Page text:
revisional-surgery

We are pleased to announce a new educational seminar on Bariatric Revisional Surgery Procedures has been added to our event calendar. Learn about our gastric bypass revision options such as ROSE, StomaphyX and Lap-Band® System over Gastric Bypass procedures that are new and are being performed by Drs. Shawn Garber, M.D., F.A.C.S. and Spencer Holover, M.D. who have been among the first in the United States to pioneer and perfect these exciting new options for previous bariatric patients. New informational seminars on these revisional bariatric surgery procedures are being scheduled soon. To register for these programs please call our offices or email us your name, address and phone number to Stephanie@nybariatric.com and we will notify you of the next seminar.

Dr. Garber is experienced in Revisional Bariatric Surgery, having performed bariatric surgery for 15 years, in the New York area. In this section we will discuss the special concerns one must think of when undergoing gastric bypass revision. We’ll also discuss our program’s philosophy regarding these issues, whether it’s lap band after gastric bypass, or the ROSE procedure.

Although bariatric surgery is usually quite effective, at times, it does not work as well as one would like. In such instances, a revisional bariatric surgery procedure may be considered. When contemplating another bariatric operation, we must decide if a gastric bypass revision will work and what the risks of such a procedure will be. There are several factors that help us make this decision:

  • When the initial operation was performed.
  • Where the initial operation was performed.
  • At what stage the surgeon was in his / her career.
  • The postoperative instructions given after the initial surgery.
  • Initial weight loss history following surgery.
  • Any complications that may have occurred following the initial operation.

Now, we will discuss each of these factors affecting your potential revisional bariatric surgery individually. The type of bariatric surgery initially performed is very important when considering a gastric bypass revision because some types of surgery have been known to fail or have less long-term success. Obtaining an operative report for your surgery is very helpful. However, if you cannot provide an operative report, we can usually determine the type of surgery simply by knowing when and where it was performed.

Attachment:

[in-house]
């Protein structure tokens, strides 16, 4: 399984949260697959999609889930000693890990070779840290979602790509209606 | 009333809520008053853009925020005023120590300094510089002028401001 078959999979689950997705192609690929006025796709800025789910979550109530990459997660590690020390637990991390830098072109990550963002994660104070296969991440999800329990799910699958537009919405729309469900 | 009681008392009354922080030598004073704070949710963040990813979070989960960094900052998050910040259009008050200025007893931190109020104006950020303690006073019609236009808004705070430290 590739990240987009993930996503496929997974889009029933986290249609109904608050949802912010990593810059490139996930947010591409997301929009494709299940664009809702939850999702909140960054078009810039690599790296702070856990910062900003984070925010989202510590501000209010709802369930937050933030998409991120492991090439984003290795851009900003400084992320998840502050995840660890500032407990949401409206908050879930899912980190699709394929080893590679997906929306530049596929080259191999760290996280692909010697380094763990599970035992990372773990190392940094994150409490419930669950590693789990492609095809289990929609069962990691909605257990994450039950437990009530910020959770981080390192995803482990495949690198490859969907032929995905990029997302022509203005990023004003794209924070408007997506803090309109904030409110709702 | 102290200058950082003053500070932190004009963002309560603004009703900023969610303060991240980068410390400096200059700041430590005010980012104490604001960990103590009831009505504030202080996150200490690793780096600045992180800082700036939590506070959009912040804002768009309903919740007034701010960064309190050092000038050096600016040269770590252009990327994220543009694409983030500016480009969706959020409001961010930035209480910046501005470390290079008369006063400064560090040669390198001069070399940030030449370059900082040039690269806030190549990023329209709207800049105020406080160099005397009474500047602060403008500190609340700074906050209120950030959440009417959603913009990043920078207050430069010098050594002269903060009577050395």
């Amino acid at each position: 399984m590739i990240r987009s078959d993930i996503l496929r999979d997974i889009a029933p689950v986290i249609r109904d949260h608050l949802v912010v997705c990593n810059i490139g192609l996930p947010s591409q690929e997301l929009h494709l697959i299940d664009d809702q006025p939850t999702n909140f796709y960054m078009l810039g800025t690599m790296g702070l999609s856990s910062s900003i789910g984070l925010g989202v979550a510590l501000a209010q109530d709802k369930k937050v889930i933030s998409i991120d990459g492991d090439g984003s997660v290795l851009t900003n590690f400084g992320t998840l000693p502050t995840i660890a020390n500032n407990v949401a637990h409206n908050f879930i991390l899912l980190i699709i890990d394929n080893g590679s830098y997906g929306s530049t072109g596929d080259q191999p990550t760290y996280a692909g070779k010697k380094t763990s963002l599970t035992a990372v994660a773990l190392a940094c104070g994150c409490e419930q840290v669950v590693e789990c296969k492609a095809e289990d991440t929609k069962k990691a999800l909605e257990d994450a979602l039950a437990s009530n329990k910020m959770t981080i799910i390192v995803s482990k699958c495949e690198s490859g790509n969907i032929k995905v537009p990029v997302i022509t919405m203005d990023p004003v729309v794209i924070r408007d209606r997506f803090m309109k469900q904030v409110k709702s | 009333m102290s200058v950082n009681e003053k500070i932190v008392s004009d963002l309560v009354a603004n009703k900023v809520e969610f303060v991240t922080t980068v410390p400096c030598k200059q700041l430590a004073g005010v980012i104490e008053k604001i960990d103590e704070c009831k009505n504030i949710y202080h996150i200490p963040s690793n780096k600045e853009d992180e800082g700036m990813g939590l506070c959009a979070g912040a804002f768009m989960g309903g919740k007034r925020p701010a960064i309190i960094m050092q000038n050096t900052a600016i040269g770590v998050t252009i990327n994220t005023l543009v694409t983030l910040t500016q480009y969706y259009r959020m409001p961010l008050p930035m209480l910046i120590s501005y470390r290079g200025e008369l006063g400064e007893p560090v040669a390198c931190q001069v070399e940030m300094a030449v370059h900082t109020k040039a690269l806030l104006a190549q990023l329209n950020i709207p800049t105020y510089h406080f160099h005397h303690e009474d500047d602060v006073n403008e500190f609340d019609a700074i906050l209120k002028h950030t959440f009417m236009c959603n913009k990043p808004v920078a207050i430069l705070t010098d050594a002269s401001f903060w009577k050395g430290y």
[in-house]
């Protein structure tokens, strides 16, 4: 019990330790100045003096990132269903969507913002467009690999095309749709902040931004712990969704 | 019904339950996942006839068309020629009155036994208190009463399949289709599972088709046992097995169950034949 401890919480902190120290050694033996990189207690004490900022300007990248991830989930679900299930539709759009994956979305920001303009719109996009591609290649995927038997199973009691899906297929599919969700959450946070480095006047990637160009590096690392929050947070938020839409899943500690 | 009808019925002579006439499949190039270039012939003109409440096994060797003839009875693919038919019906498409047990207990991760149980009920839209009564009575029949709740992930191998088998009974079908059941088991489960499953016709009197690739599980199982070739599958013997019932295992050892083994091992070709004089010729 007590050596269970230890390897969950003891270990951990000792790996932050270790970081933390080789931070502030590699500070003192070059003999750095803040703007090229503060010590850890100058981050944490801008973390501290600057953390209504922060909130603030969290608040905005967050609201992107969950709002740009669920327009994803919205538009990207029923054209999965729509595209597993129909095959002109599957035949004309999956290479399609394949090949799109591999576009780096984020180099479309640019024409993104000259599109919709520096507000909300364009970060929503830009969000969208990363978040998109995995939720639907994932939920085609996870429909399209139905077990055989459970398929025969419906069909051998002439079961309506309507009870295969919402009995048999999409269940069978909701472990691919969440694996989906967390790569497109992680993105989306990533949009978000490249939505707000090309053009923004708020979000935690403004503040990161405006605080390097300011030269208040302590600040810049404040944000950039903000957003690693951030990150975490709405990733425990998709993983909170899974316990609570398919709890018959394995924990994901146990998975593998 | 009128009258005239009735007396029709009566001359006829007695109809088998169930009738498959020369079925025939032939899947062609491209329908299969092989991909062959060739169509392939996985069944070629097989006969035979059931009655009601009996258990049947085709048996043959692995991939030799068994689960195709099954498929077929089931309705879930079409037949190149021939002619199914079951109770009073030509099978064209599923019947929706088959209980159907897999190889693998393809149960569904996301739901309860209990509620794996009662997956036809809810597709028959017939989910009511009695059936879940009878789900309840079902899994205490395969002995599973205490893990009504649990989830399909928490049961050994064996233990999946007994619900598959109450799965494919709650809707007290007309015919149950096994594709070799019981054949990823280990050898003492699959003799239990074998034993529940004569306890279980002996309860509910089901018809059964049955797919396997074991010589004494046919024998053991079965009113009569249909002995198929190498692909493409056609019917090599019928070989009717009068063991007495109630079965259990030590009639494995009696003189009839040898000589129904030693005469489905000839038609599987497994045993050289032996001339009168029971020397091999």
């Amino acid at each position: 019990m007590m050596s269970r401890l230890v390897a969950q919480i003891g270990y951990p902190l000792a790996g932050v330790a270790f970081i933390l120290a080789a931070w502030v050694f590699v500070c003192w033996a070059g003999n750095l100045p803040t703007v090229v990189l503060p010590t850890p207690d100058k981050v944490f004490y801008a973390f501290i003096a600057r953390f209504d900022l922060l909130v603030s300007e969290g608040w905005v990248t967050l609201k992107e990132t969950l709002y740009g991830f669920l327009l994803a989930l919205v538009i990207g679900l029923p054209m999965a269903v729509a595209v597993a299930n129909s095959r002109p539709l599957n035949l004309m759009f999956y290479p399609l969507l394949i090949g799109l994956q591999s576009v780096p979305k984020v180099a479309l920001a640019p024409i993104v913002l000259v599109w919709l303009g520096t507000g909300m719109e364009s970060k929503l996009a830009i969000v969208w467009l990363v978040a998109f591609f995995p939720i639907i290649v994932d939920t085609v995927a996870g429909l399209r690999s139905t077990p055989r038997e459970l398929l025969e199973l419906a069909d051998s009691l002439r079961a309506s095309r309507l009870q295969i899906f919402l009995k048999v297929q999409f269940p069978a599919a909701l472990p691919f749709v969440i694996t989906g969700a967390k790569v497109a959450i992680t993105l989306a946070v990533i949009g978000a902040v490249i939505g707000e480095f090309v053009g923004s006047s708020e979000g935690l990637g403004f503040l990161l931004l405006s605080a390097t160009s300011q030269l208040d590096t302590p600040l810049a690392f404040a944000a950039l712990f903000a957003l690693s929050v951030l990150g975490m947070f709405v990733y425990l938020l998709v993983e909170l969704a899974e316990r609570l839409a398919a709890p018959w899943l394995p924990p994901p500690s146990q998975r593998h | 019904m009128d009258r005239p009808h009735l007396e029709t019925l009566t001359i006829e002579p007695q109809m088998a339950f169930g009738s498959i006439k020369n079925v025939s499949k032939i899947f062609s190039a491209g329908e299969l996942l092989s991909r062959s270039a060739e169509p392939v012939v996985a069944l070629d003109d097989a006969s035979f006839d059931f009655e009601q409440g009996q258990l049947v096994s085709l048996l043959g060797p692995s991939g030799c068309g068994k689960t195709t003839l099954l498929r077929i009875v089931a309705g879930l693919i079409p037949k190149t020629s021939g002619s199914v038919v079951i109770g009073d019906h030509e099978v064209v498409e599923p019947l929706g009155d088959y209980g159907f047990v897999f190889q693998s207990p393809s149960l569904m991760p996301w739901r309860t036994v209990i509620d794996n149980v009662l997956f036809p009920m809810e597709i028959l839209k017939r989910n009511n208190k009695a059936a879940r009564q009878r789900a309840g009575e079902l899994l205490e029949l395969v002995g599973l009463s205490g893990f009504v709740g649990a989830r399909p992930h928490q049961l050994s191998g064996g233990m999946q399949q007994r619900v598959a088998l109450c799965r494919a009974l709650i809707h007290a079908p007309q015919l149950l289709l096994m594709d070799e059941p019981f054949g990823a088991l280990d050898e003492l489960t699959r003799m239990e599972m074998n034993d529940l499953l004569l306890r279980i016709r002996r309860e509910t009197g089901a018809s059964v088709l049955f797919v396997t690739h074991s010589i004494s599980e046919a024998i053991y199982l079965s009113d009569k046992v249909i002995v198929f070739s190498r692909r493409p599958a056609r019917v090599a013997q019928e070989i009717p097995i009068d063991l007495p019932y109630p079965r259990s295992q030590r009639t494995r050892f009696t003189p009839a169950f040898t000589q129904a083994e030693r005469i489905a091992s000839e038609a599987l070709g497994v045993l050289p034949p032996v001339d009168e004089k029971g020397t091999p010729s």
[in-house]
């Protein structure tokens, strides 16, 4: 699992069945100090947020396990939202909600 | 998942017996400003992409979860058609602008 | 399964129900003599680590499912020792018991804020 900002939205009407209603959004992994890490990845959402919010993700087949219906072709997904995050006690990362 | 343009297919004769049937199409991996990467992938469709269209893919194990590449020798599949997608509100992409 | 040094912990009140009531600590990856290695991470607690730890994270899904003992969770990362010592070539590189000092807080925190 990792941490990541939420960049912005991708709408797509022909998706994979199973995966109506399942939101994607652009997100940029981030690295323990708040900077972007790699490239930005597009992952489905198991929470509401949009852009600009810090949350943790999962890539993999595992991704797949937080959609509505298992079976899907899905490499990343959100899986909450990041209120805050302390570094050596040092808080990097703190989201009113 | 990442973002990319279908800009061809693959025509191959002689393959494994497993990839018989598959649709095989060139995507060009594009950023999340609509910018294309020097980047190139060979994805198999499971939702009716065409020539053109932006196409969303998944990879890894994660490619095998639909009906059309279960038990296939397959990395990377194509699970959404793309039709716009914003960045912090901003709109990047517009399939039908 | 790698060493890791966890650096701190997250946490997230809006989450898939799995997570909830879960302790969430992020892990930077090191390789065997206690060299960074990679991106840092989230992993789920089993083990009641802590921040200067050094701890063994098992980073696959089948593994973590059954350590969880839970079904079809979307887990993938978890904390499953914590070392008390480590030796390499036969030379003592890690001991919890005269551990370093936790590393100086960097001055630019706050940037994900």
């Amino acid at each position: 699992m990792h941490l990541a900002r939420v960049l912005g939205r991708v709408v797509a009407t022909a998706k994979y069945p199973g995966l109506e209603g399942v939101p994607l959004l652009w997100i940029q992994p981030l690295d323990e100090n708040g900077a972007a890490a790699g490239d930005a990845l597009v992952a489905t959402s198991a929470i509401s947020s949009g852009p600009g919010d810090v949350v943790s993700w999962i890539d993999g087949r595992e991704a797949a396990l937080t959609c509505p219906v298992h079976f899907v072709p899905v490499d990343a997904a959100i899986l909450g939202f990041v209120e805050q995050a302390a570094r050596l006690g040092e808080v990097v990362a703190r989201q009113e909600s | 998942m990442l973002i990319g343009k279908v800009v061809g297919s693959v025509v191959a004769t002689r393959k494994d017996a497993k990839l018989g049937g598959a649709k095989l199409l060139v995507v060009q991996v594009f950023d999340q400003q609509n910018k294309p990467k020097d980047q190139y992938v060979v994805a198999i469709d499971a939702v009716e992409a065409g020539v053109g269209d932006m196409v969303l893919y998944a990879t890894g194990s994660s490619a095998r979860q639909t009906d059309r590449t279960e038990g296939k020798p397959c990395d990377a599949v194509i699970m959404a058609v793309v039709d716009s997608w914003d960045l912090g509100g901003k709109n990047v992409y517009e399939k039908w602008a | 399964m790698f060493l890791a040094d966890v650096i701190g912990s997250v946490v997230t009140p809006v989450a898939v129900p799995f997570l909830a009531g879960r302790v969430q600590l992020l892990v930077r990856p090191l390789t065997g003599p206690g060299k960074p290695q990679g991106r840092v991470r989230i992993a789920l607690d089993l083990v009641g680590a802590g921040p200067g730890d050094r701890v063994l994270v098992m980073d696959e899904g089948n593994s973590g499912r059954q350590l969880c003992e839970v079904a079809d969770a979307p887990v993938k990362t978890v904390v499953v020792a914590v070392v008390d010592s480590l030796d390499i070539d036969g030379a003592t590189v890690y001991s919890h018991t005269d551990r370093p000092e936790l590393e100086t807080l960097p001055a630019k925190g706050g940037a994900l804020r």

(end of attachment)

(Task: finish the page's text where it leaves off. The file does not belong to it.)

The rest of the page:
A “learning curve” exists for most operations and bariatric surgery has one of the longest. This is especially true when we consider the Laparoscopic Gastric Bypass. It is often helpful to know at what stage your surgeon was in their career when you were treated. For example, the success of gastric bypass surgery is largely dependent upon the size of the gastric pouch. This part of the surgery is technically challenging and often requires the surgeon to have performed many operations before mastering it. As a result, a surgeon may have made very large gastric pouches early in their career. Furthermore, some surgeons continue to make large pouches despite our current understanding that pouch size and weight loss are more directly related.

Oftentimes, the postoperative instructions given to patients are incorrect or lacking. Therefore, the patient did not know the best way to use their new “tool”. Even though the patient may be out of the “golden period” for rapid weight loss, they usually benefit considerably from proper instruction and can therefore avoid revisional bariatric surgery.

Weight loss history following the initial surgery tells us if the operation was ever effective or if it “failed the patient” from the very beginning. If postoperative weight loss never occurred or was minimal, then it is likely that there was a technical problem with the operation, and gastric bypass revision may be able to correct the problem at the root.

Likewise, complications occurring after the surgery may have led to technical problems that have influenced the durability of the weight loss. Such complications may include intraabdominal infections, ulcerations, band infections, and prolonged vomiting postoperatively.

Considering bariatric surgery as a “tool” to be used for long-term weight loss, we must determine if the patient has used their “tool” ineffectively or if the patient’s “tool” does not work. If the “tool” has not been used effectively then it is unlikely that a gastric bypass revision would be beneficial. However, if the “tool” is broken or never worked, then a revision may be beneficial.

Real World Example

For example, if the pouch of a gastric bypass was made too large then the patient may lose weight for the first year but eventually lose their sense of satiety or restriction and gain weight. Usually an upper GI x-ray series will help us determine the pouch size, and an option such as lap band after gastric bypass may prove beneficial.